We’ve run more than $1 million in Facebook ad spend for clients of all sizes, with goals ranging from fan growth to selling products and services online. We get sales and leads and engagement for them- whatever their goal is. We test constantly to ensure that the ad costs are as low as possible, and that the ad spend goes to the best performing ads.
Some companies get profits, or super low-cost leads- but other companies fail with Facebook ads. No matter how powerful Facebook ads CAN be, there are some common mistakes that prevent Facebook ads from getting you great results.
You need to get all five of these things right if you want to even have a chance of getting great Facebook ads results.
Mistake #1 Having The Wrong Goals Or No Goals
When you create a Facebook ad, the first thing it asks you is what your objective is:
Each ad should have a goal, and you need to know what metric measures your success with that goal.
- Website clicks: measure the cost per click (or cost per conversions if you’re tracking that)
- Website conversions: measure the cost per lead or cost per sale
- Page Post Engagement: measure the cost per engagement
- Page Likes: measure the cost per fan
Those are the most common objectives. By focusing on “cost per” metrics, you can improve effectiveness without increasing the ad spend.
SOLUTION: If you can track a lead or sale, definitely test the website conversion ad type. Test that against a website clicks ad, and against promoting a post that has the link to the landing page in it.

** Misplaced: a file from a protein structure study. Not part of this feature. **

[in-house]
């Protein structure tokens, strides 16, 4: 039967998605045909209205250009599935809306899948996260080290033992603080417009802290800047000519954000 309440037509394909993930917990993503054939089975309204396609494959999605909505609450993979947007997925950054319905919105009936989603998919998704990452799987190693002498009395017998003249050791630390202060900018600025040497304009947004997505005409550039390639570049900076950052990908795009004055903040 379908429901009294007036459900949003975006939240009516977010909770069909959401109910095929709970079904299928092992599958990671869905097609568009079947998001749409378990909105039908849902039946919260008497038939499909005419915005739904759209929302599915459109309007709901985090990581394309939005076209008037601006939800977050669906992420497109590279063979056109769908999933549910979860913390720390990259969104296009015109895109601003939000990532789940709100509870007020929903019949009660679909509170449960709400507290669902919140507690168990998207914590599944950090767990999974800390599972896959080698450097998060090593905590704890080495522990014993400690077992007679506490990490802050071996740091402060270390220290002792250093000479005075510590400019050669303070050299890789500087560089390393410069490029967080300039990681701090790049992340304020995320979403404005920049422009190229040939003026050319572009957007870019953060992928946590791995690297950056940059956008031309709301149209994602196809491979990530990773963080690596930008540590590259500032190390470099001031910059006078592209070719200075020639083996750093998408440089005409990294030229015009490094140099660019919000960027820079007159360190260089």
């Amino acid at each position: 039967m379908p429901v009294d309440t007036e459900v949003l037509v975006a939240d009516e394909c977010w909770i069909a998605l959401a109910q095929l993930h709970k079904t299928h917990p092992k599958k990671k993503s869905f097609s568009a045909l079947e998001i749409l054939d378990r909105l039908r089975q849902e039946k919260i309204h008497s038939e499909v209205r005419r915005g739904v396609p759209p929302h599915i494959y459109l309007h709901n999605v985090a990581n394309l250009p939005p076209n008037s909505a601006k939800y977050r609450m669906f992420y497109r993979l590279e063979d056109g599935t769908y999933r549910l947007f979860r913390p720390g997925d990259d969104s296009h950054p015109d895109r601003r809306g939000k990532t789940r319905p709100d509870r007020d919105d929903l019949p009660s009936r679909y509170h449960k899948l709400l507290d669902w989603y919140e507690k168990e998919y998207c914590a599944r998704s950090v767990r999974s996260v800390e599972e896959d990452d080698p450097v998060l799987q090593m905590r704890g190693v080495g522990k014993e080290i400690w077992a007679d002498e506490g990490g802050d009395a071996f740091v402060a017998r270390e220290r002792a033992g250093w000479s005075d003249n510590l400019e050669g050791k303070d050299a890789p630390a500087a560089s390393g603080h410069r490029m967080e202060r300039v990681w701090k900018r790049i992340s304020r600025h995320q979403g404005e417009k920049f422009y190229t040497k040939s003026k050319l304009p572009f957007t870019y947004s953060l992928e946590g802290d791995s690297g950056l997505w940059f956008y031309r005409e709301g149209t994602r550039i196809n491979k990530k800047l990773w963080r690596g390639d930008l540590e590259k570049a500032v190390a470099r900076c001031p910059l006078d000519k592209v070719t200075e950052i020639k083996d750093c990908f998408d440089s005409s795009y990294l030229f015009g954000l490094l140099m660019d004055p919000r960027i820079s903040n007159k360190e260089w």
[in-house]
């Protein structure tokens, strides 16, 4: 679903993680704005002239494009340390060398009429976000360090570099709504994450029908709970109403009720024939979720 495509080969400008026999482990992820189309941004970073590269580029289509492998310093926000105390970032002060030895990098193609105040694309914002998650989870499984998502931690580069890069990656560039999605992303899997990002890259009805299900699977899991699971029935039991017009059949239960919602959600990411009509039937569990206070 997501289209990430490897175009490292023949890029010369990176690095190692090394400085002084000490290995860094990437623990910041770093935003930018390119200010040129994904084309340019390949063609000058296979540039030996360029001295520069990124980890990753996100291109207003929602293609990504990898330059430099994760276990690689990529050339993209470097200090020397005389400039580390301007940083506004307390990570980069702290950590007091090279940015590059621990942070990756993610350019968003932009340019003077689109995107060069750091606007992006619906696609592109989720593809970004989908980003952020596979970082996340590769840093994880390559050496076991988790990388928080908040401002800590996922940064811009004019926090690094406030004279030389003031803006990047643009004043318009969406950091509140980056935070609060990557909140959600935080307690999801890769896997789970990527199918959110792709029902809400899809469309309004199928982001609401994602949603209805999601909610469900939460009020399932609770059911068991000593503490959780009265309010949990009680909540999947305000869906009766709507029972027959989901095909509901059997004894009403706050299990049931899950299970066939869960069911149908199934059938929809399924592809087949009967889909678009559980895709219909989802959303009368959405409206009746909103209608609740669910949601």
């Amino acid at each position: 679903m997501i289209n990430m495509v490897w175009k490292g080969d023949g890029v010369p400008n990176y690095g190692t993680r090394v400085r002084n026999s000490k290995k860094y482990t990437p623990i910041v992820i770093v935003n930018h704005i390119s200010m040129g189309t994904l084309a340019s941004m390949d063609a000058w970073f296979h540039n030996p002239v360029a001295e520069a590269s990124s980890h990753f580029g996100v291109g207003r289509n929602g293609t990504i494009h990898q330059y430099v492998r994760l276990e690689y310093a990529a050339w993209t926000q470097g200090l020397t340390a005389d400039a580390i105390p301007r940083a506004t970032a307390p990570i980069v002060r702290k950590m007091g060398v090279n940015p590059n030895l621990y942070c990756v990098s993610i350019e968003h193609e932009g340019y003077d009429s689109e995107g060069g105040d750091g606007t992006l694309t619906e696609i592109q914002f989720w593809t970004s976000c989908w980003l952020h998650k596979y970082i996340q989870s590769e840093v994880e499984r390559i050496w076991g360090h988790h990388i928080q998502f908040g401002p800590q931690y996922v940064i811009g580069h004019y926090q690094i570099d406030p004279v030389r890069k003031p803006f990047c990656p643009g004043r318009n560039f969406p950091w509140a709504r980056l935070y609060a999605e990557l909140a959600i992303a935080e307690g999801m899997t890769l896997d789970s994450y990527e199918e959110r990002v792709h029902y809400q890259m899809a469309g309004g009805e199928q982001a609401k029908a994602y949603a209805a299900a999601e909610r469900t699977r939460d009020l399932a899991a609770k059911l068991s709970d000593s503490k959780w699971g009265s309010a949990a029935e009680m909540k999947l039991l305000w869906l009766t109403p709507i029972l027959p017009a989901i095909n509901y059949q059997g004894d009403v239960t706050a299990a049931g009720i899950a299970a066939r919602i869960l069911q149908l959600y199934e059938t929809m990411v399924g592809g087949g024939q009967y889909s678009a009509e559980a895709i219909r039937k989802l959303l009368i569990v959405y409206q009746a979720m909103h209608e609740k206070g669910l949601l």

Use the Facebook conversion pixel and add parameters to your links with Google URL Builder (or Google Analytics will count many of them as “Direct”).
Mistake #2 Not Creating Enough Ads
A rookie mistake is to go in and create one ad and think you’re done. Nope, far from it. If you only create one, chances are you created one that will underperform.
The only way to find the 20% of ads that get 80% of the results is to create at least five versions of your ad.
SOLUTION: You need to test different objectives, headlines, images and targeting. For every ad idea you have, you need to create five versions.
So, for just one headline and copy idea, you could test five images, and two or three ad objectives- right there that’s 15 ads (1 headline x 1 body copy x 5 images x 3 objectives)
Mistake #3 Putting Everything in One Ad Set
An ad group is where you get to choose your budget, and you can put a ton of ads in each ad group, but Facebook is probably going to give most of the reach in an ad set to just one of your ads. So, you’ve got to “keep them separated”.
If you put 20 ads in an ad set, most of them will not be shown to enough people for you to know if they would work or not.
SOLUTION: Create a different ad set for each test- no more than five ads per ad set.
You can organize ad sets however you want- here are some options:
- Based on your targeting
- Based on your goal
- Based on your creative
- Based on a combo, e.g. one type of targeting for one goal, vs. another type of targeting for another goal
Watch how much reach each ad gets. If one hasn’t reached more than a few hundred, it probably hasn’t been adequately tested and could be put in its own ad set: